Here on the Babbel blog, we make no secret of our love for letters. Words, after all, are what we do.
But once in a while, they say, it’s good to get out of your comfort zone. So we’ve been crunching some numbers — big ones: we asked our users about how they learn with Babbel, and 45,000 of them got back to us (okay, 44,584 — but who’s counting?).
We scratched our heads, put the kettle on, dusted off our calculators and got to work. Here’s what we found out.
With cheap flights now the norm, foreign holidays are just a click away for many of us. It’s perhaps no surprise then that more of our respondents identified travelling as a motivation for learning than any other reason. After all, Babbel is all about helping you to speak foreign languages, and where better to find conversation partners than foreign countries?
Does using Babbel pay off for these intrepid explorers? You bet — seven out of ten say they’d feel confident enough to have a short conversation after less than five hours of Babbel.
And there are few Babbel users more intrepid than Martin Leonhardt from Franken in Germany. We caught up with Martin last year when he was riding his motorbike through the Brazilian Amazon. “I want to explore foreign cultures — to live within them and really get to know them,” he told us. “That’s where languages come in.”
Wanderlust isn’t the only reason to pick up a new language, of course. Self-improvement is the second biggest motivator, followed by improving or maintaining mental fitness. Here’s the full breakdown:
It’s worth noting that these numbers vary quite a bit when you consider other factors. In the US, for example, a full 13% of our users learn because they want to reconnect with their heritage — that answer was six times as popular there as it was elsewhere. That makes a lot of sense: Despite the persistent idea that “everyone speaks English,” a vast majority of the US population can trace their roots back to other countries — often through living relatives.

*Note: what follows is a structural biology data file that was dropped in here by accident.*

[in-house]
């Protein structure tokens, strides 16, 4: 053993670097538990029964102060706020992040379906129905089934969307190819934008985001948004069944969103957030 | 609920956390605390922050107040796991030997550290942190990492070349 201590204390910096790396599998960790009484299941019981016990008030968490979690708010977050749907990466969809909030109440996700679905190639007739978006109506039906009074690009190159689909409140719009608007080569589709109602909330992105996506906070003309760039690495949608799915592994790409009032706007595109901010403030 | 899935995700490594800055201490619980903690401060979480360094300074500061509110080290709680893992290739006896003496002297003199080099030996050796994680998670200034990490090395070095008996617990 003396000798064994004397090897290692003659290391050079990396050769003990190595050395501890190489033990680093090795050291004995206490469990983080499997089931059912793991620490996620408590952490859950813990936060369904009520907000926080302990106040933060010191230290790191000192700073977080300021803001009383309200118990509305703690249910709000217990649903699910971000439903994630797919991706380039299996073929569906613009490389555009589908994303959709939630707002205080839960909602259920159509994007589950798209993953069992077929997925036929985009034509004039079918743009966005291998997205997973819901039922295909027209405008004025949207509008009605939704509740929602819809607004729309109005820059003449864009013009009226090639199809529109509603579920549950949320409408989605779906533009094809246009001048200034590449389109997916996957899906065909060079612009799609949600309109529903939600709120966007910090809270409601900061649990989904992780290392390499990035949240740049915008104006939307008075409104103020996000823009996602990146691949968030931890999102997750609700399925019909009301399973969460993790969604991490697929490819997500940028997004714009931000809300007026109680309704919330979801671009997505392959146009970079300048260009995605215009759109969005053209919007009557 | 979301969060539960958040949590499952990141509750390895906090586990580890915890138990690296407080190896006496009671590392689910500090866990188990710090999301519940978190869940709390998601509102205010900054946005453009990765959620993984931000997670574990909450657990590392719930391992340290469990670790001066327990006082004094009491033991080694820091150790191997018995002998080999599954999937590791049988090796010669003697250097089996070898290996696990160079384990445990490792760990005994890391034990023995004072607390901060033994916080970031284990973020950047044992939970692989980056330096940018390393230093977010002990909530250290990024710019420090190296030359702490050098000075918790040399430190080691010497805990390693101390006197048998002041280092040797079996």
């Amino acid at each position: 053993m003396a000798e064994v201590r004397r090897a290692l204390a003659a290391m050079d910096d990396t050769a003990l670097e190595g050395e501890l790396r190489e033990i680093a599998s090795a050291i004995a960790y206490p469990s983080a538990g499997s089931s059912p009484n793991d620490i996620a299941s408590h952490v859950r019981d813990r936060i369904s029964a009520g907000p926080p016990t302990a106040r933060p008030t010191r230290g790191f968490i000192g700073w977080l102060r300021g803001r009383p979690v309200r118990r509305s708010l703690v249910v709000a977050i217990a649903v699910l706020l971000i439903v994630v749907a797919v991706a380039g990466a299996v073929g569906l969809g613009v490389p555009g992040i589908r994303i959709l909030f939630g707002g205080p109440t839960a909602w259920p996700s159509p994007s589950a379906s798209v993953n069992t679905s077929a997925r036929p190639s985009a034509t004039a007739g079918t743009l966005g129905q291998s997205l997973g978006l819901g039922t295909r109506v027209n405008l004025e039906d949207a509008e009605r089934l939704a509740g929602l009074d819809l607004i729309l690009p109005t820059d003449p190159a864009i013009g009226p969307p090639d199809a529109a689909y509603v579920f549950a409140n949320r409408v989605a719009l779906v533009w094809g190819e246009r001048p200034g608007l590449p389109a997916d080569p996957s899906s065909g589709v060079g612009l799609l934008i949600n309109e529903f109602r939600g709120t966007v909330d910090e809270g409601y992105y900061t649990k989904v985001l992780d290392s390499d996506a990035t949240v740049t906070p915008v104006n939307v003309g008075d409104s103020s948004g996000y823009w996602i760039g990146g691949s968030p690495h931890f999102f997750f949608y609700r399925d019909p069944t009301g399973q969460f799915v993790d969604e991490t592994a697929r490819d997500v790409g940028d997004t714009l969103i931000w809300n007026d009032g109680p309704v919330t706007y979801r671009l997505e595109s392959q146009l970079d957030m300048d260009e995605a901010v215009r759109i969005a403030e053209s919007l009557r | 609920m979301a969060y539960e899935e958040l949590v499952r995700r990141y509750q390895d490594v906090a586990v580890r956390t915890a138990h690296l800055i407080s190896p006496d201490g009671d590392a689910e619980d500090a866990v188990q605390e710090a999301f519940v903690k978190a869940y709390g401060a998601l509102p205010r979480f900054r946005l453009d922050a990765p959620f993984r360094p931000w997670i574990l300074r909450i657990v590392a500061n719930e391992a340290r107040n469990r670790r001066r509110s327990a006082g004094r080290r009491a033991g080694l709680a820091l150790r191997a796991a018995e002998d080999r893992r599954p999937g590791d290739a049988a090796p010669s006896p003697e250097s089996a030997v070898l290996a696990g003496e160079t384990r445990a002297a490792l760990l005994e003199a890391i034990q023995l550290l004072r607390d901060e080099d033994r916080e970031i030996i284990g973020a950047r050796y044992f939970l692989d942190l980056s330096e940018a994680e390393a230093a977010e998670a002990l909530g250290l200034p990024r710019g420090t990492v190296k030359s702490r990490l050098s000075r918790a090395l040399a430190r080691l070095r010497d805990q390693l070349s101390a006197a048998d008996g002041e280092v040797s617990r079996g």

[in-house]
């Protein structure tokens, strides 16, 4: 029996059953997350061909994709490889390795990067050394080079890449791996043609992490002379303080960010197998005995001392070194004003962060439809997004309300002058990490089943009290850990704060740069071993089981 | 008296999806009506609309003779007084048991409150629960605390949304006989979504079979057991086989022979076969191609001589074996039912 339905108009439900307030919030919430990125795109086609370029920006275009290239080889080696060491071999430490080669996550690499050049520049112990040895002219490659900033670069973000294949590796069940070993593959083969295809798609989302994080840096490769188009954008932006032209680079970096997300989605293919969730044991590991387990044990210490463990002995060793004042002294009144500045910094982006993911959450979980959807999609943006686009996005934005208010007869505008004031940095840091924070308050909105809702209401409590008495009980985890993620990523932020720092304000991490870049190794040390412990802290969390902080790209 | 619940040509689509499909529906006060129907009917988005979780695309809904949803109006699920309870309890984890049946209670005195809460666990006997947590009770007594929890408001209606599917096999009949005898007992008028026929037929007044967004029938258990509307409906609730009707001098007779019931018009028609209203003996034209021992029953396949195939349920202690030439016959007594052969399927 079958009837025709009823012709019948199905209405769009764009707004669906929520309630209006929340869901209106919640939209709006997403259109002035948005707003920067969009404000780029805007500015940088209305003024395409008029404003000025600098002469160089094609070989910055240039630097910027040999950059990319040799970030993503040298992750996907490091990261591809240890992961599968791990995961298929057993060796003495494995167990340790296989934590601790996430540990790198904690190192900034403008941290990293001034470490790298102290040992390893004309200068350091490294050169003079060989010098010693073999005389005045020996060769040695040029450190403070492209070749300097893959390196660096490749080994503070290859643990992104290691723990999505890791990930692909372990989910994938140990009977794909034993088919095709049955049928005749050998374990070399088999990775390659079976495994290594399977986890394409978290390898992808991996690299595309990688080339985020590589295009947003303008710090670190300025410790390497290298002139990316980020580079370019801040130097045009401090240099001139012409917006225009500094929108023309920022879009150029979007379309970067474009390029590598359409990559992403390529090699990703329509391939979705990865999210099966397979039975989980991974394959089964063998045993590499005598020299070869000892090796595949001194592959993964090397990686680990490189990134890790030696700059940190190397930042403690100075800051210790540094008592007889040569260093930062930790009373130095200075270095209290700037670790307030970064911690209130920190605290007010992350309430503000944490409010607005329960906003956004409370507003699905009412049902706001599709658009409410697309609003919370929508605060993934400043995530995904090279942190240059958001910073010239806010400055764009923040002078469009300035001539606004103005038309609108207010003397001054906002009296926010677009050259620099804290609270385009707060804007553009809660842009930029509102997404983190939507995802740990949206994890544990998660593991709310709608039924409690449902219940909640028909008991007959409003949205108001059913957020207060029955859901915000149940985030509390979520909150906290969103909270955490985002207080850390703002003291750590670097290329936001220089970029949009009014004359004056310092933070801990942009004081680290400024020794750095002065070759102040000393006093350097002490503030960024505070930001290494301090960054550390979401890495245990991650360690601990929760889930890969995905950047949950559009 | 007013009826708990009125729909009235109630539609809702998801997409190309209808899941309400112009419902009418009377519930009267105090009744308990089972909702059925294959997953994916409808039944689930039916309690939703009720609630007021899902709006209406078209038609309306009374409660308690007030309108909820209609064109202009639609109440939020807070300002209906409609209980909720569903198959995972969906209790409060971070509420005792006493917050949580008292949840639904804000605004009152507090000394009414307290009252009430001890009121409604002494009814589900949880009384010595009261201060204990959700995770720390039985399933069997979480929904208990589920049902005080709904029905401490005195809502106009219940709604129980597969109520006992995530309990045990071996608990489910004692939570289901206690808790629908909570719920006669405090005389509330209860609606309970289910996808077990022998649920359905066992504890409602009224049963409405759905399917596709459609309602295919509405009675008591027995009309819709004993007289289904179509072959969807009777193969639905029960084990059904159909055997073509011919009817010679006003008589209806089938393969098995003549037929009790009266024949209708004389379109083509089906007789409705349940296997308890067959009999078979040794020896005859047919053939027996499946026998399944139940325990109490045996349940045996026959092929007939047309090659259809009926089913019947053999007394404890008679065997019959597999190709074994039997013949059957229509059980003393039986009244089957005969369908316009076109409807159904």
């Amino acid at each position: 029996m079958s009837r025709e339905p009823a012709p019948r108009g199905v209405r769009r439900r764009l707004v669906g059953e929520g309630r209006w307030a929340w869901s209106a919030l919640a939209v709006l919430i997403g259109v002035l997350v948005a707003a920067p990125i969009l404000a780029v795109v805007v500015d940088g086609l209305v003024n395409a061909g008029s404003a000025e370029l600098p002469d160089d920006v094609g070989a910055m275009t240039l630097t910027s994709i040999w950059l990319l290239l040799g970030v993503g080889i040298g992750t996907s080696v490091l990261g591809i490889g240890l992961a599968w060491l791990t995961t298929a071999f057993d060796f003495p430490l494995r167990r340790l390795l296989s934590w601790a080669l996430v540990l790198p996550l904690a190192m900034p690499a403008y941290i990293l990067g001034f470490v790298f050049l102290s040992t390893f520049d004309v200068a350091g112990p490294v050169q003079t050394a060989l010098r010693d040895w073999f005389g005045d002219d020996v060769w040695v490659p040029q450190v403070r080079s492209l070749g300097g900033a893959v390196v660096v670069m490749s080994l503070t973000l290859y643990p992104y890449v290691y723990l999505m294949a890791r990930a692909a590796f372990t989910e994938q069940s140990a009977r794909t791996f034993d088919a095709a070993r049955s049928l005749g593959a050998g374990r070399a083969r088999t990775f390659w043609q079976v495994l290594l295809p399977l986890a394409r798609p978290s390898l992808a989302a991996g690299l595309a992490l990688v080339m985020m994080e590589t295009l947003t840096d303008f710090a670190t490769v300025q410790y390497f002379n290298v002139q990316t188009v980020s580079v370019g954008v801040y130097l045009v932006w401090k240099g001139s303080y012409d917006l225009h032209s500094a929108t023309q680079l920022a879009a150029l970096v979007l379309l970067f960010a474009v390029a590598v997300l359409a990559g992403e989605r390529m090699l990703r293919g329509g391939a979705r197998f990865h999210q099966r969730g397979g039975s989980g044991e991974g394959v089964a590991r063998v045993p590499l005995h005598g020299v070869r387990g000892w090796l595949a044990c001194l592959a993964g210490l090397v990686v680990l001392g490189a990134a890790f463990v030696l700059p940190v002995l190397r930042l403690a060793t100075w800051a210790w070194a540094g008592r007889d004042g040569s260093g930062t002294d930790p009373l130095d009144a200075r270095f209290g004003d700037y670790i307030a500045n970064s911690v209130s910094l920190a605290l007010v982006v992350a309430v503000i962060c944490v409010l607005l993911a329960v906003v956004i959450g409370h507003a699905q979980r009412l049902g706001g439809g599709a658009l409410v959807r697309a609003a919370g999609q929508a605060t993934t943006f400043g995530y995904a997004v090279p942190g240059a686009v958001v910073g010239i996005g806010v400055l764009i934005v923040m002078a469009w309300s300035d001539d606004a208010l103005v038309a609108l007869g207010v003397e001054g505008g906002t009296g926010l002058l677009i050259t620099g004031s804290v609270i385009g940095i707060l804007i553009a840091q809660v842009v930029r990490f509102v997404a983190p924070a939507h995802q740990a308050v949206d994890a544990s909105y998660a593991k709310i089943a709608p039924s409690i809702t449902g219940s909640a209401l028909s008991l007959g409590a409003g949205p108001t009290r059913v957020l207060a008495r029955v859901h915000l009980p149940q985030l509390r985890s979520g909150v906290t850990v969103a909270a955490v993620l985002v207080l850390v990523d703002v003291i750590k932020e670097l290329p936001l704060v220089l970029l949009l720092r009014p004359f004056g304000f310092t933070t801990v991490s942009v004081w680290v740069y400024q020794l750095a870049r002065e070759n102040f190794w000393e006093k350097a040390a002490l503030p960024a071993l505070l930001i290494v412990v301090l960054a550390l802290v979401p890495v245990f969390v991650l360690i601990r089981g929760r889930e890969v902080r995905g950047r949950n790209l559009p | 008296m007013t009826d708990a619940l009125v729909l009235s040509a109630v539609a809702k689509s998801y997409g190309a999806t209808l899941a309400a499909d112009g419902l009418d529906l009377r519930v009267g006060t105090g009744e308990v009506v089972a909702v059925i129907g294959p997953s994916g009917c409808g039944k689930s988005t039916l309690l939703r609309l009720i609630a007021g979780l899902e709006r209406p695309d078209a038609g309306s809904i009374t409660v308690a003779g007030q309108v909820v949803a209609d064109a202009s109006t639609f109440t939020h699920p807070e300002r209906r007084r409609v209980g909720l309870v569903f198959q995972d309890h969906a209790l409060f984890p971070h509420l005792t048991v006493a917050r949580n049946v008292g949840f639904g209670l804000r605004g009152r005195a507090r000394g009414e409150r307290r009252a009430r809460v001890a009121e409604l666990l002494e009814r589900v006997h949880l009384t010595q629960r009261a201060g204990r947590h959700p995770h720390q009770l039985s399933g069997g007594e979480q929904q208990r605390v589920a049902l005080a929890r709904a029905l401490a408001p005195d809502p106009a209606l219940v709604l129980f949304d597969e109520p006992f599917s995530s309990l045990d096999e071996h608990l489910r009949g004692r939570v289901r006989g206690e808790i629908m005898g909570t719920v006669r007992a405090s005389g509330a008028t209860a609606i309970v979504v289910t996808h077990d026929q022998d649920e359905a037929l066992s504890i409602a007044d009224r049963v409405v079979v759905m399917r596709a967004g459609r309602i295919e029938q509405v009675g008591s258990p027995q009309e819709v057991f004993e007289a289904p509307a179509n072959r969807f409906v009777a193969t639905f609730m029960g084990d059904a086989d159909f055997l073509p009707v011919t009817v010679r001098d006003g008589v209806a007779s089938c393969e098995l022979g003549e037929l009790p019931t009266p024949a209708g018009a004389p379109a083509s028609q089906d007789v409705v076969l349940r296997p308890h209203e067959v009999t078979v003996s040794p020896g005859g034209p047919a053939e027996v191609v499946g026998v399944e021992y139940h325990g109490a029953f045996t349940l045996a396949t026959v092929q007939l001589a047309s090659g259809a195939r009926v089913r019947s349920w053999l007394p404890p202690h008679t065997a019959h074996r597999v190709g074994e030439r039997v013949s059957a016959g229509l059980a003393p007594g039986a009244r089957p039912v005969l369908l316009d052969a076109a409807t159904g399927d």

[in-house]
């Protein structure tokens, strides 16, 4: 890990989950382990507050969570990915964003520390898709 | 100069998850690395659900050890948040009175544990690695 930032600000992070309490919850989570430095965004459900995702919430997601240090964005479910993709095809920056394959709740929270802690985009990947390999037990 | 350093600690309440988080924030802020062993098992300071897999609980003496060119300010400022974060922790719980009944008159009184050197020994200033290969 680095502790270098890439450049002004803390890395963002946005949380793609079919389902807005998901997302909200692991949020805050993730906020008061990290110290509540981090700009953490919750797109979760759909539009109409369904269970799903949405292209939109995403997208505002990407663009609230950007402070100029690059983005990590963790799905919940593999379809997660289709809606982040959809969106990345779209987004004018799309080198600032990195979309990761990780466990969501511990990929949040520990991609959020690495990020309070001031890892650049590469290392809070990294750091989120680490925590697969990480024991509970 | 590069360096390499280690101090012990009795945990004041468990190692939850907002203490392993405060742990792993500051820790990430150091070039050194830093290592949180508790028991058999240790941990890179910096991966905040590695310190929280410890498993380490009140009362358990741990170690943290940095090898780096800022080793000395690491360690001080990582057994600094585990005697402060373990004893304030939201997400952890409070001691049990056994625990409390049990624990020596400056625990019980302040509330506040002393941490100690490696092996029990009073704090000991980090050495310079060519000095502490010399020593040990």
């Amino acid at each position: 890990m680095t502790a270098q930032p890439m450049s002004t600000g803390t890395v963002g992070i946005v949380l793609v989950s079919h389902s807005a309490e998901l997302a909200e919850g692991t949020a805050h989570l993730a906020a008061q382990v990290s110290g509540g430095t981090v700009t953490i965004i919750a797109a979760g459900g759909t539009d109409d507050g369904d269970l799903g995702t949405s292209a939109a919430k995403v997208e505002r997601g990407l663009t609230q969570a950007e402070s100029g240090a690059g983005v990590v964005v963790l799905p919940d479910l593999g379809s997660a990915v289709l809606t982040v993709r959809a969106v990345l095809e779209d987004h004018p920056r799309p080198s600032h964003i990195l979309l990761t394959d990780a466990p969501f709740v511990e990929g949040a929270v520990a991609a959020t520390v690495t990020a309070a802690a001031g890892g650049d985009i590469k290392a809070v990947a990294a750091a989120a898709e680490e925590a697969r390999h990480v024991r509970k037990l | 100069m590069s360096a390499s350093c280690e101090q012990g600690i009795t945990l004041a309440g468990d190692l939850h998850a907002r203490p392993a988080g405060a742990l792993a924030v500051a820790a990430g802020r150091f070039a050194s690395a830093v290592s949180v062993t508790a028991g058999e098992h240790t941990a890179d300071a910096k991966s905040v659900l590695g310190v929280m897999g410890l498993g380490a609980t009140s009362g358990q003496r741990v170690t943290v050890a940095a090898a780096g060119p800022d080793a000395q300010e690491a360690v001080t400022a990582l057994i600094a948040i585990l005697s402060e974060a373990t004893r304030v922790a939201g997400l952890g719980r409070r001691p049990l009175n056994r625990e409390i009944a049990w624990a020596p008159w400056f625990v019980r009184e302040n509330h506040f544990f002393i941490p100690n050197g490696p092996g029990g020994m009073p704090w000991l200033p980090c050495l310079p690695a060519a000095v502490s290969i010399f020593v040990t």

Creatures of habit?
We know why our users are learning, but how do they go about it?
The answer, as it turns out, is however they want. When you can learn a language in a few minutes a day from virtually anywhere, it’s no surprise that people adapt the process to fit in with their own lives.
There’s no such thing as an average Babbel user, but if we had to invent one, I suppose they’d learn:
- several times per week (like 49% of respondents)
- mostly in the evening (like 41%)
- on their computer (like 49%).
They’d be pretty flexible about their schedule though, learning more or less when they feel like it (as do 67% of other users).
However our average user learns, the important thing is that she keeps at it: little and often — that’s the key to success. Just as well, then, that we already know the average Babbel customer keeps using the app for well over 12 months.
Good going, average user!
Age is just a number
As we’ve said often before, there’s no reason you shouldn’t be able to learn a new language in your later years. We do, however, seem to lose a little confidence as the years go by.